Thursday, January 19, 2012

Book Review: Fall of Giants by Ken Follett

Fall of Giants (2010) by Ken Follett.

As a young man, Ken Follett wrote the extremely memorable spy novel Eye of the Needle in 1978. He has since gone on to write the highly-praised historical novel Pillars of the Earth and its sequel World Without End.

Follett's writing has grown more ambitious over the years, and now he has written Fall of Giants, a book of nearly 1,000 pages which is only the first of three projected volumes called The Century Trilogy. Fall of Giants follows eight major characters across three continents during the cataclysmic events of World War I, no minor feat. Subsequent volumes will follow the same characters and their descendants through the 20th Century. It seems clear that the second volume will cover the second World War. Perhaps the third volume will be set during the Cold War.

My knowledge of the First World War consists of hazy memories from high school social studies. Follett has done his homework here--he actually uses a research company based in New York--and he's made the earthshaking events of the early 20th Century seem as palpable as today's headlines. It's hard for a contemporary reader to understand how civilized nations could have subjected millions to the carnage of the first World War. Follett deals with this problem rather well. He places his characters close to the key decision-makers, so we can see firsthand how so many nations were led to such a calamitous outcome.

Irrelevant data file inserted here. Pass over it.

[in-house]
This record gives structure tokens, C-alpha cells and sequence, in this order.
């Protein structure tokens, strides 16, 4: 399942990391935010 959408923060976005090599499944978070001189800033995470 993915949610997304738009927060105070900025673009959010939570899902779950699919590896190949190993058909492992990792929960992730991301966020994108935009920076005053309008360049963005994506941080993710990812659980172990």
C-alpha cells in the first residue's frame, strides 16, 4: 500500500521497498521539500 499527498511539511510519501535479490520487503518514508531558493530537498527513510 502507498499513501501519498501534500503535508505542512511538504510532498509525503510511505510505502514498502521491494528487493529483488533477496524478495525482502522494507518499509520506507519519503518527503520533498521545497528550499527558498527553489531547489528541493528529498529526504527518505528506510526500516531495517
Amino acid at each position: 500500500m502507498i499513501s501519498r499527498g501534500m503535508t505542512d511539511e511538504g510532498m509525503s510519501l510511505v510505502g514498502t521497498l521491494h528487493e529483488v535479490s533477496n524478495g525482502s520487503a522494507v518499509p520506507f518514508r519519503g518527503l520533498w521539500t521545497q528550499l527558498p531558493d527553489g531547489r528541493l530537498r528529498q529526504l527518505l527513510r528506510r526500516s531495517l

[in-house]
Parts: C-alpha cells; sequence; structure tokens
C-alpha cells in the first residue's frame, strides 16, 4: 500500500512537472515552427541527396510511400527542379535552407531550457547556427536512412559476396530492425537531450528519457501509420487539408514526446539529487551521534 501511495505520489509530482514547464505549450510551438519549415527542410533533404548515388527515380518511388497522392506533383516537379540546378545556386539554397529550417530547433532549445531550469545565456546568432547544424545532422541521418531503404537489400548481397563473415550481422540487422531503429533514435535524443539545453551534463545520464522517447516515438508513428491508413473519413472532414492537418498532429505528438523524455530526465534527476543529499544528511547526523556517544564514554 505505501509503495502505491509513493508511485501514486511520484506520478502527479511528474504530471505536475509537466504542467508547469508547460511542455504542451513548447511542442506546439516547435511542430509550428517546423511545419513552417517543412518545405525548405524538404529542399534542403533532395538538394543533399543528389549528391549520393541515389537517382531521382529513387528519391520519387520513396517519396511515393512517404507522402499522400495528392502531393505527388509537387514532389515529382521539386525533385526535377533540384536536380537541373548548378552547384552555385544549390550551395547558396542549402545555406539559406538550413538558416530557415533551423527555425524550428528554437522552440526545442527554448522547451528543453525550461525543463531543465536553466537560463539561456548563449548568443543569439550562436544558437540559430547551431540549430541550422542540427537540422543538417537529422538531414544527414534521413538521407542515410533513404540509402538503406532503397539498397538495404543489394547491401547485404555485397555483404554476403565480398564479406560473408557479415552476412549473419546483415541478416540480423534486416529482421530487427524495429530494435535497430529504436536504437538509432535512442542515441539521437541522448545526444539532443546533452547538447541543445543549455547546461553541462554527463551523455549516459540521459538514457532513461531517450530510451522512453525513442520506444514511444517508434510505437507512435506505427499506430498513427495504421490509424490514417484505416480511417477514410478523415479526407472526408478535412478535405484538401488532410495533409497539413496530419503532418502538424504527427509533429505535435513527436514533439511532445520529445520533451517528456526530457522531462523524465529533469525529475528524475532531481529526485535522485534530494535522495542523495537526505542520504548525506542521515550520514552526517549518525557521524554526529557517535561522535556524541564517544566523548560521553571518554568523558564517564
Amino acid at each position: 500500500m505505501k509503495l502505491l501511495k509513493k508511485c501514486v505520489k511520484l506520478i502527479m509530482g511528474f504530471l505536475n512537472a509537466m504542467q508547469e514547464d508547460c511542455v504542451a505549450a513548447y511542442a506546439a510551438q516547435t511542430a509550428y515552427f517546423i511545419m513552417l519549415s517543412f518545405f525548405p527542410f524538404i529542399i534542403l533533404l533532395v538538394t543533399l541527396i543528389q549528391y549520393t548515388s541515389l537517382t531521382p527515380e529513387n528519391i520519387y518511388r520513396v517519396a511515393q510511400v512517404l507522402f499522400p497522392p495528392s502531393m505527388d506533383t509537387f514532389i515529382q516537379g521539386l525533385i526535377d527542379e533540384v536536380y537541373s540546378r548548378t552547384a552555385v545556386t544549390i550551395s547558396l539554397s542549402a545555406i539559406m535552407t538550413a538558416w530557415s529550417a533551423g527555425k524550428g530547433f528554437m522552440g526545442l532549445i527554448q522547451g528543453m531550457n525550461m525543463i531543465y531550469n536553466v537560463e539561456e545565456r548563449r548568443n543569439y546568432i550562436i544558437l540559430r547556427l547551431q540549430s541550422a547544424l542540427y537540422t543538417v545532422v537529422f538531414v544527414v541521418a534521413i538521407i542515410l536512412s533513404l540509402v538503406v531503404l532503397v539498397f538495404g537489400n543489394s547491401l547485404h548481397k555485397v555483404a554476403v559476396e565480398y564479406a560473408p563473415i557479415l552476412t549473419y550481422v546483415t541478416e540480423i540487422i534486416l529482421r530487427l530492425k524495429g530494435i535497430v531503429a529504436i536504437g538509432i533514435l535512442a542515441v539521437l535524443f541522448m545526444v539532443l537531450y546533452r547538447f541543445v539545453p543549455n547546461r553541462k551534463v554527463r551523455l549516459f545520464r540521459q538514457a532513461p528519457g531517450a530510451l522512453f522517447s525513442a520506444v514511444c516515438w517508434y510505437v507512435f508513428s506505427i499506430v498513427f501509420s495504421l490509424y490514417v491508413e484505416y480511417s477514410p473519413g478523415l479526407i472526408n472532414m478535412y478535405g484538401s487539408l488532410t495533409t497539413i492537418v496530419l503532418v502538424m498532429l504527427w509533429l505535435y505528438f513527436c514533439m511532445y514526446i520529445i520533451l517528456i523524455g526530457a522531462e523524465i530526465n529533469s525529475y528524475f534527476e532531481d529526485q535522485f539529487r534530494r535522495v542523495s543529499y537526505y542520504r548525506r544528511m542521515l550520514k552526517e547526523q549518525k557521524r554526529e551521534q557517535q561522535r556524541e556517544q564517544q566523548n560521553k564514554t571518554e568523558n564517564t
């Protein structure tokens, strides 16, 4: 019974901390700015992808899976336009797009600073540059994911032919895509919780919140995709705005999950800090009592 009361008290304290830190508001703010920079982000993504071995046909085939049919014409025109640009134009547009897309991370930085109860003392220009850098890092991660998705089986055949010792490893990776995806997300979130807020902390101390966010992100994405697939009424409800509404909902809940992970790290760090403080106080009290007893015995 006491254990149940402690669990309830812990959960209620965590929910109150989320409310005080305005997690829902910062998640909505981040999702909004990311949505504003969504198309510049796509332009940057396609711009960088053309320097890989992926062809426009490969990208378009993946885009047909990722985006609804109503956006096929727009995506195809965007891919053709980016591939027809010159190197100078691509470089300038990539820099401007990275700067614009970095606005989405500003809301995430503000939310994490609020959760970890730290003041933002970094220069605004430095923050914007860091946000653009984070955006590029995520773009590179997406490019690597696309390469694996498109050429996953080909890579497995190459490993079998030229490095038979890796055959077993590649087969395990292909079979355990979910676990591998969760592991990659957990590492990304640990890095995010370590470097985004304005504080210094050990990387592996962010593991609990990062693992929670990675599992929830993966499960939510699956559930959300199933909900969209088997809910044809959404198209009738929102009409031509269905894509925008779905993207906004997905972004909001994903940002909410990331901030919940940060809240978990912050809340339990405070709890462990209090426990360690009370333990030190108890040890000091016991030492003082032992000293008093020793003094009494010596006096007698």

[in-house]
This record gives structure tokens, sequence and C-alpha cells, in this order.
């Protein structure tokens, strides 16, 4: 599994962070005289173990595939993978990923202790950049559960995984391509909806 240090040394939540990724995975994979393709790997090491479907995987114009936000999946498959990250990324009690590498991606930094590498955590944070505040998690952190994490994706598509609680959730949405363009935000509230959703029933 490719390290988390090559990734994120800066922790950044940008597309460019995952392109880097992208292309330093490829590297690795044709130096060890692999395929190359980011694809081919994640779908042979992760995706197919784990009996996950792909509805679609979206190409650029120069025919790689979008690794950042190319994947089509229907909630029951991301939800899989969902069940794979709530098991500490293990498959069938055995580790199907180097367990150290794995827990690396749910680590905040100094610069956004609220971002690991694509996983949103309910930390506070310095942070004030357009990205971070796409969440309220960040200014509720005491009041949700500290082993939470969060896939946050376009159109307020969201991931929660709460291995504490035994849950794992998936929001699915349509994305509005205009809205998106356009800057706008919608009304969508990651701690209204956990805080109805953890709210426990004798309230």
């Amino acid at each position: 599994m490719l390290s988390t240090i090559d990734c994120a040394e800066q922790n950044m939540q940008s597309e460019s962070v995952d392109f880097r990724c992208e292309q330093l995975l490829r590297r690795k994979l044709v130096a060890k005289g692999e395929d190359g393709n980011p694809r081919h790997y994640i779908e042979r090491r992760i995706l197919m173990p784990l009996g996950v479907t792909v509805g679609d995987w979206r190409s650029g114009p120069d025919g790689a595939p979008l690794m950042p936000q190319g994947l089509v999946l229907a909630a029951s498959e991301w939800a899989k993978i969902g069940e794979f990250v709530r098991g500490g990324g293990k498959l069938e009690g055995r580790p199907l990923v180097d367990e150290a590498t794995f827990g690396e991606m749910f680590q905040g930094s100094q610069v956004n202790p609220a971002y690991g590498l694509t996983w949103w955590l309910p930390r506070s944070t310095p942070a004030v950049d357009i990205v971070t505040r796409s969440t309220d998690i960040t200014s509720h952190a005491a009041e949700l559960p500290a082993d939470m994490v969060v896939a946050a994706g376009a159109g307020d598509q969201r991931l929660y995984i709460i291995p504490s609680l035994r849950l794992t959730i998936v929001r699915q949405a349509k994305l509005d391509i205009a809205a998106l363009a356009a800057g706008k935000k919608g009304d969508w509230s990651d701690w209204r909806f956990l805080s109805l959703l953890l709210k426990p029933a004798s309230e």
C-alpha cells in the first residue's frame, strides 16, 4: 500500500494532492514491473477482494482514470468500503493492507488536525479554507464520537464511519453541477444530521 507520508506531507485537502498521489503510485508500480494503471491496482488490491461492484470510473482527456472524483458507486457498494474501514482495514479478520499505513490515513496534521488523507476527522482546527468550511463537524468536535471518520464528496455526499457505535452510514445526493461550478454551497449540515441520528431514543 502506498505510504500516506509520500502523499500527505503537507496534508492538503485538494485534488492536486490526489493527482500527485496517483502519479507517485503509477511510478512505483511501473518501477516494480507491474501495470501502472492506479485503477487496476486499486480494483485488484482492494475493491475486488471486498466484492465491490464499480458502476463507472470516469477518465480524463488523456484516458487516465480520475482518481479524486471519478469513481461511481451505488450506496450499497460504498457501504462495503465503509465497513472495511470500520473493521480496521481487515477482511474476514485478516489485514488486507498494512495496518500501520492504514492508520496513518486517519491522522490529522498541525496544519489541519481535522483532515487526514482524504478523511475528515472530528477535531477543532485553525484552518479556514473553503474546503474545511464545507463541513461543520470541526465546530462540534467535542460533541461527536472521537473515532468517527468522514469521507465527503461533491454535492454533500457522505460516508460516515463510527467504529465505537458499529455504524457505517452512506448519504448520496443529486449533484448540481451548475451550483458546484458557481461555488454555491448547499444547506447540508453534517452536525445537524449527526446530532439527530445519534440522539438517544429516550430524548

Follett's writing is very simple and direct. I would not characterize it as literary. He goes to great lengths to describe his characters's motivation for every decision and action. The cruelty and deprivation of life under the Czar is depicted so well that the Russian Revolution, when it finally comes, seems totally plausible, even necessary. Slowly, the horrors of life under Lenin emerge as well. This elaborate work of fiction depicts a host of complex historical events from the assassination of the Archduke Ferdinand to the Great Depression in convincing, even compelling, detail. President Wilson, the Kaiser, and Lenin all make their appearances, but they never overshadow the characters we care about.

To be sure, getting so much historical detail in a book with only eight primary characters requires a fair number of contrivances and coincidences. Characters get reassigned from the battlefield to military intelligence and back again, as the story requires. Characters may travel from country to country, but wherever they go they keep running into each other.

As in World Without End, Follett has a fondness for highly intelligent, highly competent young men and women with modern ideals. These are the good guys, the ones who passionately want peace or women's suffrage or safer coal mines, and who we hope will succeed. There are also a number of nationalistic or aristocratic characters wedded to Old World ideals and eager for war to advance their interests. Follett explains their positions, but he doesn't share them.


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